Smith v. Co-Horizon

Filing 41

ORDER granting 36 motion to dismiss with respect to the request to dismiss the action pursuant to 42 U.S.C. section 1997e(a), denying without prejudice 36 in all other respects; dismissing without prejudice 35 the third amended complaint and the case for Plaintiff's failure to properly exhaust administrative remedies; instructions to the Clerk. Signed by Judge Brian J. Davis on 8/4/2017. (LDO)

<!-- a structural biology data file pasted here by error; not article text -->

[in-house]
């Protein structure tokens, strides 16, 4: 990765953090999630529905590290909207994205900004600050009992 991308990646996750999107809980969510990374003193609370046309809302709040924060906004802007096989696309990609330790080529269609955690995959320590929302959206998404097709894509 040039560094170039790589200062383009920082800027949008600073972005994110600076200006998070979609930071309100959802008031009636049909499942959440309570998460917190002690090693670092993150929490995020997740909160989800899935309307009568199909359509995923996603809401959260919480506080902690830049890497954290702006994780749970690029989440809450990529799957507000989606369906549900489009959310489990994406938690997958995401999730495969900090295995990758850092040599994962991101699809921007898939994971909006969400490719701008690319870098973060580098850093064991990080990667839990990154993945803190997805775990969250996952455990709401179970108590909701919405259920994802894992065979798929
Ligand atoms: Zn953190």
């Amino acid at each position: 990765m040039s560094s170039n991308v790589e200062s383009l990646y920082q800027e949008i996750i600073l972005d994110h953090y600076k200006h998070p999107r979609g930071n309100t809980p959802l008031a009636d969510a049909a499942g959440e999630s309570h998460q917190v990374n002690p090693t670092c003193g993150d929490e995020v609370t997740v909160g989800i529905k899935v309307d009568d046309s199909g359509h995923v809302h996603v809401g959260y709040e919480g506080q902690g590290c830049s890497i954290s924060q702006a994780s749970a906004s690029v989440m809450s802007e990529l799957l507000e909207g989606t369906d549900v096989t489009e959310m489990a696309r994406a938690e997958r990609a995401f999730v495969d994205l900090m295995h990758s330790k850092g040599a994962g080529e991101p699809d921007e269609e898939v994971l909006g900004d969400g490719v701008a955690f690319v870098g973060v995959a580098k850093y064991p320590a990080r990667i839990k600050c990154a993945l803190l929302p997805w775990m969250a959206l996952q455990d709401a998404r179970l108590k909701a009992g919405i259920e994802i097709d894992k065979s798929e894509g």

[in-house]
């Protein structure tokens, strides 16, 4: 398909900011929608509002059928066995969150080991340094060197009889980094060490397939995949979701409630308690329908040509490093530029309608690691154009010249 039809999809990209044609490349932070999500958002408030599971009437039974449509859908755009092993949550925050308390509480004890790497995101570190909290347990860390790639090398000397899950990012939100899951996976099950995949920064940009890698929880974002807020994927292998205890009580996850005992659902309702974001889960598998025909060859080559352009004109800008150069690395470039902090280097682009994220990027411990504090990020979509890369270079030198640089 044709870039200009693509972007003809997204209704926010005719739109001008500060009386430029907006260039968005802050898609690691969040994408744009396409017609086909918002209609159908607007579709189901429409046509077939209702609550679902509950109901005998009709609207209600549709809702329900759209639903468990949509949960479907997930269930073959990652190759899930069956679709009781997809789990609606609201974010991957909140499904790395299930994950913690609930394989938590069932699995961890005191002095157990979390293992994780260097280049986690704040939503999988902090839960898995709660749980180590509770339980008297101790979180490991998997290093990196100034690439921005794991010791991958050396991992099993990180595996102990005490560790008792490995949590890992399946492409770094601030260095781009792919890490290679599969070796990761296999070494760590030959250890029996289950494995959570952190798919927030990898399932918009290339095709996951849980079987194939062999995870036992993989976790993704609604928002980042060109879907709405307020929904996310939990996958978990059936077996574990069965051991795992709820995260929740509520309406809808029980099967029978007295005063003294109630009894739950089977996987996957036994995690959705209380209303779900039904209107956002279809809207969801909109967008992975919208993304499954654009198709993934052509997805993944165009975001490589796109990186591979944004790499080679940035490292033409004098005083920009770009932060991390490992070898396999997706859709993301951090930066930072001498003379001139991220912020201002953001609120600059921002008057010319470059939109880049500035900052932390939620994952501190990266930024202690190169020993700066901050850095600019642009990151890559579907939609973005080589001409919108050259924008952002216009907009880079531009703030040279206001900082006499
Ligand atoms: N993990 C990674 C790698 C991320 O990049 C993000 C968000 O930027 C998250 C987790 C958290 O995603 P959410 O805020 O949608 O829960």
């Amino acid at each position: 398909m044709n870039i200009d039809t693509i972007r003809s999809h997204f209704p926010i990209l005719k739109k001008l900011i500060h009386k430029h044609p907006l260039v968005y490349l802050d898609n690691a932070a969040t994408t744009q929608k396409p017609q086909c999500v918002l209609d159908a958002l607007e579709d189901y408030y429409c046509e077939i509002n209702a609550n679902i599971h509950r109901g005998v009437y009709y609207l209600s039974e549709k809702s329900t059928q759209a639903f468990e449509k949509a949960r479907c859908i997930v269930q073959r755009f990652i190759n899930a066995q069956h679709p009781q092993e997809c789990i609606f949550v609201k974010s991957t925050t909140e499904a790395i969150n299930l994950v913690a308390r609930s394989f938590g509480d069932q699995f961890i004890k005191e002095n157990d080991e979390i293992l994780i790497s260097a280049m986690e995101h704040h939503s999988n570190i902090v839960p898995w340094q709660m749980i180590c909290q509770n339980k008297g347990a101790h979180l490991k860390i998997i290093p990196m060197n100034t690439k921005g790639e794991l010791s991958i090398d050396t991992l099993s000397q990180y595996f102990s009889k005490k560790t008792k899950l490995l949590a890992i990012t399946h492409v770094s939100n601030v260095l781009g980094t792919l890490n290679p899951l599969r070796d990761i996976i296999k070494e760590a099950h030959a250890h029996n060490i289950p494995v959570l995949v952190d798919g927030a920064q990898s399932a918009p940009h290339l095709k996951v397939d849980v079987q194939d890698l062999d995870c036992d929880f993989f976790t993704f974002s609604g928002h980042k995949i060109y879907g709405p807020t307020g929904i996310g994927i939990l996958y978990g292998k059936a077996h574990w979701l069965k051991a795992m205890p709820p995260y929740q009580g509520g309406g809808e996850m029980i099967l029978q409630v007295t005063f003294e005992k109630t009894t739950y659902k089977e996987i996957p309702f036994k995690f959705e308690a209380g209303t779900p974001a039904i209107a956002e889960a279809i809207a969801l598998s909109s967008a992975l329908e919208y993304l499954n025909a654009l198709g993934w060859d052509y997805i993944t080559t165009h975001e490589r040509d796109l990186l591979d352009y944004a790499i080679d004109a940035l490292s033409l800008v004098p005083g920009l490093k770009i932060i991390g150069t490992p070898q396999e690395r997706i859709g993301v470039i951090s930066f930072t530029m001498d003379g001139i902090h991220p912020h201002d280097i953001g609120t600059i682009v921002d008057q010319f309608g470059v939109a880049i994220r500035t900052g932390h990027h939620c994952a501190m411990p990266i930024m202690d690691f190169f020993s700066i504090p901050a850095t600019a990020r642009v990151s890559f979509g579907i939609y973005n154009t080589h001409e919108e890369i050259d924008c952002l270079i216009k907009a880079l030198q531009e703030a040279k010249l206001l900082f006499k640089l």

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UNITED STATES DISTRICT COURT MIDDLE DISTRICT OF FLORIDA JACKSONVILLE DIVISION EUGENE SMITH, Plaintiff, vs. Case No. 3:15-cv-1020-J-39JBT CORIZON, LLC, et al., Defendants. ORDER I. Status Plaintiff Eugene Smith is an inmate confined in the Florida penal system. He is proceeding on a Third Amended Complaint (Complaint) (Doc. 35) represented by counsel. pursuant to 42 U.S.C. § 1983 and is Plaintiff filed his original Complaint (Docs. 1 & 2) pro se on July 24, 2015, pursuant to the mailbox rule. Defendant Corizon, LLC's Motion to Dismiss Plaintiff's Third Amended Complaint responded. (Motion) (Doc. 36) is pending.1 Plaintiff See Plaintiff's Response in Opposition to Defendant Corizon, LLC's (hereinafter Corizon) Motion to Dismiss Plaintiff's Third Amended Complaint (Response) (Doc. 37). (Doc. 39), 1 Defendant Corizon filed a With leave of Court Reply Memorandum to In this opinion, the Court references the document and page numbers designated by the electronic filing system. Plaintiff's Response in Opposition to Corizon's Motion to Dismiss Plaintiff's Third Amended Complaint II. (Reply) (Doc. 40). Motion to Dismiss "To survive a motion to dismiss, a complaint must contain sufficient factual matter, accepted as true, to 'state a claim to relief that is plausible on its face.'" Ashcroft v. Iqbal, 556 U.S. 662, 678 (2009) (quoting Bell Atlantic Corp. v. Twombly, 550 U.S. 544, 570 (2007)). "A claim has facial plausibility when the plaintiff pleads factual content that allows the court to draw the reasonable inference that the defendant is liable for the misconduct alleged." Id. (citing Twombly, 550 U.S. at 556). "[T]he court tenet that a must accept as true all of the allegations contained in a complaint is inapplicable to legal conclusions. Threadbare recitals of the elements of a cause of action, supported by mere conclusory statements, do not suffice." Id. (citing Twombly, 550 U.S. at 555). III. Exhaustion of Administrative Remedies Defendant Corizon contends that Plaintiff failed to exhaust his administrative remedies prior to filing suit regarding his claim of deliberate indifference to his serious medical needs and they seek the dismissal of that claim pursuant to 42 U.S.C. § 1997e(a). Motion at 8-12. More specifically, Corizon asserts that Plaintiff failed to properly exhaust the issue alleged in this lawsuit. See Affidavit of Alan McManus (Affidavit) (Doc. 7-1); 2 Chapter 33-103, Inmate Grievance Procedure (7-2); and Request for Administrative Remedy or Appeal and Response (Doc. 7-3). The Prison Litigation Reform Act (PLRA) requires exhaustion of available administrative remedies before a 42 U.S.C. § 1983 action with respect to prison conditions by a prisoner may be initiated in this Court. Title 42 U.S.C. § 1997e(a) provides: "No action shall be brought with respect to prison conditions under section 1983 of this title, or any other Federal law, by a prisoner confined in any jail, prison or other correctional facility until such administrative remedies as are available are exhausted." In this instance, Corizon bears the burden of proving a failure to exhaust available administrative remedies. Turner v. Burnside, 541 F.3d 1077, 1082-83 (11th Cir. 2008), relying on Jones v. Bock, 549 U.S. 199 (2007). Guidelines are provided for reviewing a prisoner civil rights action for exhaustion compliance: Before a prisoner may bring a prison-conditions suit under § 1983, the Prison Litigation Reform Act of 1995 requires that he exhaust all available administrative remedies. 42 U.S.C. § 1997e(a); see also Booth v. Churner, 532 U.S. 731, 736, 121 S.Ct. 1819, 1822, 149 L.Ed.2d 958 (2001). The purpose of the PLRA's exhaustion requirement is to "afford corrections officials time and opportunity to address complaints internally before allowing the initiation of a federal case." Woodford v. Ngo, 548 U.S. 81, 93, 126 S.Ct. 2378, 2387, 165 L.Ed.2d 368 (2006) (quotation omitted). To properly exhaust, a prisoner must "[c]ompl[y] with prison grievance procedures." Jones v. Bock, 549 U.S. 199, 218, 127 S.Ct. 910, 922–23, 166 L.Ed.2d 798 (2007). 3 Whatley v. Warden, Ware State Prison, 802 F.3d 1205, 1208 (11th Cir. 2015). A number of factors guide the Court. Initially, the Court recognizes that exhaustion of available administrative remedies is "a precondition to an adjudication on the merits" and is mandatory under the PLRA. Bryant v. Rich, 530 F.3d 1368, 1374 (11th Cir.), cert. denied, 555 U.S. 1074 (2008); Jones, 549 U.S. at 211; Woodford v. Ngo, 548 U.S. 81, 85 (2006) ("Exhaustion is no longer left to the discretion of the district court, but is mandatory.") (citation omitted). The Supreme Court has stated that "failure to exhaust is an affirmative defense under the PLRA[.]" U.S. at 216. Jones, 549 Although, "the PLRA exhaustion requirement is not jurisdictional[,]" Woodford, 548 U.S. at 101, "exhaustion is mandatory under the PLRA[;]" therefore, "unexhausted claims cannot be brought." Pavao v. Sims, No. 15-11790, 2017 WL 540989, at * 3 (11th Cir. Feb. 10, 2017) (per curiam) (citation omitted). As recognized by this Court, "The only limit to § 1997e(a)'s mandate is the one baked into its text: An inmate need exhaust only such administrative remedies as are 'available.'" 136 S. Ct. 1850, 1862 (2016). For an administrative remedy to be available, the "remedy must be 'capable of use for the accomplishment of [its] purpose.'" Turner v. Burnside, 541 F.3d 1077, 1084 (11th Cir. 2008) (quoting Goebert v. Lee Cty., 510 F.3d 1312, 1322–23 (11th Cir. 2007)). 4 In Ross,[2] the Supreme Court identified three circumstances in which administrative remedies would be considered unavailable. First, "an administrative procedure is unavailable when (despite what regulations or guidance materials may promise) it operates as a simple dead end—with officers unable or consistently unwilling to provide any relief to aggrieved inmates." 136 S. Ct. at 1859. Second, "an administrative scheme might be so opaque that it becomes, practically speaking, incapable of use. In this situation, some mechanism exists to provide relief, but no ordinary prisoner can discern or navigate it." Id. Third, an administrative remedy is unavailable "when prison administrators thwart inmates from taking advantage of a grievance process through machination, misrepresentation, or intimidation." Id. at 1860. Davis v. Sec'y, Dept. of Corr., No. 3:15-CV-649-J-34JRK, 2017 WL 1885366, at *3–4 (M.D. Fla. May 9, 2017). In reviewing the question of exhaustion, "[t]he only facts pertinent to determining whether a prisoner has satisfied the PLRA's exhaustion requirement are those that existed when he filed his original complaint. Smith v. Terry, 491 F. App'x 81, 83 (11th Cir. 2012) (per curiam) (citing Harris v. Garner, 216 F.3d 970, 981 (11th Cir. 2000) (en banc)). Indeed, "[t]he time the [PLRA] sets for determining whether exhaustion of administrative remedies has occurred is when the legal action is brought, because it is then that the exhaustion bar is to be applied." Wheeler v. Davis, No. 5:14CV271/WS/CJK, 2017 WL 1029119, at *3 (N.D. Fla. Feb. 6, 2017) 2 Ross v. Blake, 136 S.Ct. 1850 (2016). 5 (report and recommendation) (quoting Goebert v. Lee Cty., 510 F.3d 1312, 1324 (11th Cir. 2007)) (emphasis in Wheeler), report and recommendation adopted by No. 5:14CV271-WS/CJK, 2017 WL 1027035 (N.D. Fla. Mar. 16, 2017). Thus, the relevant question before this Court is whether Plaintiff properly exhausted his available administrative remedies as of July 24, 2015. As noted by Corizon in the Reply, Plaintiff was required to exhaust his administrative remedies prior to filing his lawsuit. Reply at 3. The question of availability of the procedure goes to whether the administrative procedure was available before July 24, 2015, prior to the filing of the initial complaint. To construe the exhaustion requirement otherwise would render the PLRA "a toothless scheme." Woodford, 548 U.S. at 95. Plaintiff asserts that administrative remedies are no longer available to him because Corizon is no longer the medical provider for the Florida Department of Corrections (FDOC), and Plaintiff's failure to exhaust administrative remedies should because his failure to exhaust cannot be cured. This contention does not win the day. be excused Response at 4. A sister federal court, discussing proper exhaustion of administrative remedies, imparted the following rationale for rejecting any attempt to bypass the administrative process by waiting until the grievance procedure is unavailable or simply failing to properly administrative relief in a timely fashion: 6 seek internal The Supreme Court reasoned that because proper exhaustion of administrative remedies is necessary an inmate cannot "satisfy the Prison Litigation Reform Act's exhaustion requirement ... by filing an untimely or otherwise procedurally defective administrative grievance or appeal[,]" or by effectively bypassing the administrative process simply by waiting until the grievance procedure is no longer available to him." Id. at 83–84; Bryant, 530 F.3d at 1378 (holding that prisoners must "properly take each step within the administrative process" to exhaust administrative remedies in accordance with the PLRA); Johnson v. Meadows, 418 F.3d 1152, 1157 (11th Cir. 2005) (holding that an inmate who files an untimely grievance or simply spurns the administrative process until it is no longer available fails to satisfy the exhaustion requirement of the PLRA); Higginbottom v. Carter, 223 F.3d 1259, 1261 (11th Cir. 2000) (holding that inmate's belief that administrative procedures are futile or needless does not excuse the exhaustion requirement). "The only facts pertinent to determining whether a prisoner has satisfied the PLRA's exhaustion requirement are those that existed when he filed his original complaint." Smith v. Terry, 491 Fed. Appx. 81, 83 (11th Cir. 2012). Kashuba v. Corizon Operations, No. 2:14-CV-642-MHT-GMB, 2017 WL 1854693, at *5 recommendation), (M.D. report Ala. and Apr. 18, 2017) recommendation (report adopted by and No. 2:14CV642-MHT, 2017 WL 1843713 (M.D. Ala. May 8, 2017). Exhaustion is considered mandatory and review is no longer left to the discretion of the district court. Therefore, an inmate should not expect that the merits of his claim will be reached if he has spurned the procedural rules or attempted to bypass the procedural requirements of exhaustion of administrative remedies. 7 In this case, the Court finds the grievance procedure was available to Plaintiff prior to the filing of his Complaint, and he simply did not follow or complete the procedure. In undertaking a review An explanation follows. concerning the exhaustion of administrative remedies, the Court must employ a two-step process: After a prisoner has exhausted the grievance procedures, he may file suit under § 1983. In response to a prisoner suit, defendants may bring a motion to dismiss and raise as a defense the prisoner's failure to exhaust these administrative remedies. See Turner, 541 F.3d at 1081. In Turner v. Burnside we established a two-step process for resolving motions to dismiss prisoner lawsuits for failure to exhaust. 541 F.3d at 1082. First, district courts look to the factual allegations in the motion to dismiss and those in the prisoner's response and accept the prisoner's view of the facts as true. The court should dismiss if the facts as stated by the prisoner show a failure to exhaust. Id. Second, if dismissal is not warranted on the prisoner's view of the facts, the court makes specific findings to resolve disputes of fact, and should dismiss if, based on those findings, defendants have shown a failure to exhaust. Id. at 1082–83; see also id. at 1082 (explaining that defendants bear the burden of showing a failure to exhaust). Whatley, 802 F.3d at 1209. Additionally, not only is there a recognized exhaustion requirement, "the PLRA exhaustion requirement requires proper exhaustion." Woodford, 548 U.S at 93. Because exhaustion requirements are designed to deal with parties who do not want to exhaust, administrative law creates an incentive for these parties to do what they would otherwise prefer not to do, namely, to 8 give the agency a fair and full opportunity to adjudicate their claims. Administrative law does this by requiring proper exhaustion of administrative remedies, which "means using all steps that the agency holds out, and doing so properly (so that the agency addresses the issues on the merits)." Pozo,[3] 286 F.3d, at 1024. . . . Id. at 90 (emphasis added). As such, "[p]roper exhaustion demands compliance with an agency's deadlines and other critical procedural rules[.]" Id. Of import, Plaintiff was not required to plead exhaustion. As a result, the Complaint, Amended Complaint, and Second Amended Complaint were not dismissed sua sponte, and Plaintiff was given the opportunity to file a Third Amended Complaint after appointment of counsel to represent him. See Order (Doc. 34). Looking at the factual allegations in the Motion and those in the Response and Reply, they simply do not conflict. Plaintiff does not assert that he properly exhausted his administrative remedies. Response at 4. Although Plaintiff avers that the PLRA does not preclude this action, Reply at 4, upon consideration, it clearly does. First, it is quite apparent that Plaintiff "had an 'available' administrative remedy to exhaust" prior to the filing of his Complaint. Ross, 136 S.Ct. at 1860. The FDOC provides an internal grievance procedure for inmates, and it is set forth in Chapter 33103, Florida Administrative Code. 3 Generally, the procedure Pozo v. McCaughtry, 286 F.3d 1022 (7th Cir.), cert. denied, 537 U.S. 949 (2002). 9 provides a three-step grievance process. succinctly described this available The Eleventh Circuit administrative grievance procedure, including the specialized process adopted for grievances of a medical nature: In Florida, the grievance process consists of a three-step procedure. An inmate must first file an "informal grievance ... to the staff member who is responsible in the particular area of the problem." Fla. Admin. Code Ann. § 33–103.005(1). The second step requires the inmate file a formal grievance with the warden. Id. § 33–103.006(1)(a). If the inmate is unsuccessful at this point, he may submit an appeal to the Secretary of the DOC. Id. § 33–103.007. Medical grievances require only a two-step procedure: the inmate must file a formal grievance at the institutional level with the chief health officer. If the inmate is unsuccessful, he may file an appeal with the Secretary. Id. § 33–103.008. Kozuh v. Nichols, 185 F. App'x 874, 877 (11th Cir. 2006) (per curiam), cert. denied, 549 U.S. 1222 (2007). In 2015 (and before), Plaintiff had an available administrative remedy of filing a formal grievance of a medical nature at the institutional level. Fla. Admin. Code § 33- 103.008(1), Grievances of Medical Nature (Doc. 7-2 at 12). If denied, he could appeal to the Office of the Secretary. Admin. Code § 33-103.007(1) (Doc. 7-2 at 10). Fla. Upon review, the inmate is required to attach a copy of his formal grievance and response, except under specified circumstances, to the appeal. Fla. Admin. Code § 33-103-007(5)(a) (Doc. 7-2 at 10). 10 Affiant Alan McManus attests that grievance regarding his hormone therapy. Plaintiff filed one Affidavit (Doc. 7-1 at 7). Plaintiff does not dispute this fact. Upon consideration, the record demonstrates that Plaintiff submitted one grievance concerning his medical claim on May 28, 2015, and he filed it directly with the Office of the Secretary. Request for Administrative Remedy or Appeal Dated May 28, 2015 (Doc. 7-3 at 1). In Response, the Secretary's Representative, on June 18, 2015, wrote, in pertinent part: Your request for Administrative Remedy or Appeal has not been filed in compliance with Chapter 33-103.008, Inmate Grievance Procedure. You did not provide this office with a copy of the formal grievance filed at the institutional level as required by rule or the reason you provided for by-passing that level of the grievance procedure is not acceptable. Rule requires that Complaint of this nature, as the one stated in your appeal, be initiated at the formal level to Medical Staff. Upon receipt of this response, if you are within the allowable time frames for processing a grievance, you may resubmit your grievance at your current location with Chapter 33-103, Inmate Grievance Procedure. Based on the foregoing information, appeal is returned without action. your Response Dated June 18, 2015 (Doc. 7-3 at 2). Plaintiff failed to comply with proper grievance procedures. He failed to provide the Secretary with a copy of a formal grievance filed at the institutional level, since he never filed 11 one at that level, and he failed to provide an acceptable reason for bypassing the institutional level, as required by the rules.4 See Motion at 10. Also of import, Plaintiff failed to properly complete the twostep process with respect to his medical claim of denial of hormone therapy. He does not deny this fact. As such, "[t]here is no material conflict in the factual allegations in Defendant's motion and those in Plaintiff's response insofar as concerns whether Plaintiff correctly completed the [two-step] grievance process." Pavao v. Sims, No. 5:13-cv233-WS, 2015 WL 1458161, at *5 (N.D. Fla. Mar. 30, 2015). Also, the record shows that the prison officials informed Plaintiff of the proper steps needed to correctly grieve his claim of deprivation of medical care, and Plaintiff simply failed to follow these recommended steps to comply with the grievance process. In exhausting a medical grievance, an inmate is required to submit a grievance of a medical nature to the medical department, and if unsuccessful in gaining relief at the institutional level, he must follow it with an appeal to the Secretary. 4 Kozuh, 185 F. Direct grievances to the Office of the Secretary are permitted in very limited circumstances, as set forth in Fla. Admin. Code § 33-103.007(6)(a), Direct Grievances. If improperly submitted to the Secretary, the grievance is returned to the inmate, providing the reason for return and informing the inmate to resubmit his grievance at the appropriate level. Id. at 33103.007(6)(d). It is returned without further processing. Id. at 33-103.014(1)(f). 12 App'x at 877. In this case, there is only one grievance appeal to the Secretary of record, and that grievance appeal, improperly filed directly with the Office of the Secretary, was returned to Plaintiff without action for Plaintiff's failure to properly follow the administrative grievance procedure. Based on the above, the Court concludes that the administrative grievance process was available to Plaintiff in 2015, and before. The grievance Response (Doc. 7-3 at 2), dated June 18, 2015 and filed with the Agency Clerk on June 24, 2015, referred Plaintiff to the appropriate administrative process to properly exhaust his medical claim and seek administrative relief. Instead of heeding this advice, Plaintiff completed a Complaint (Docs. 1 & 2) and provided it to the prison authorities for mailing on June 24, 2015. Plaintiff simply failed to use that process and properly file a medical grievance and fully exhaust his administrative remedies in compliance with the procedural rules. Thus, he failed to exhaust his administrative remedies prior to filing a lawsuit to seek judicial Plaintiff redress. failed to Therefore, exhaust his the Court concludes administrative compliance with the procedural rules. that remedies in Thus, Corizon's Motion To Dismiss for failure to exhaust administrative remedies, a matter in abatement, is due to be granted. ORDERED: 13 1. Defendant Corizon LLC's Motion to Dismiss Plaintiff's Third Amended Complaint (Doc. 36) is GRANTED with respect to the request to dismiss the action pursuant to 42 U.S.C. § 1997e(a). In all other respects, the Motion is DENIED without prejudice. 2. The Third Amended Complaint (Doc. 35) and this case are DISMISSED without prejudice in accordance with the provisions of 42 U.S.C. 1997e(a) for the Plaintiff's failure to properly exhaust administrative remedies. 3. all The Clerk shall enter judgment stating that the case and claims are dismissed for failure to properly exhaust administrative remedies. 4. The Clerk shall close this case. 5. The Court appreciates the service of pro bono counsel. DONE AND ORDERED at Jacksonville, Florida, this 4th day of August, 2017. sa 7/28 c: Counsel of Record 14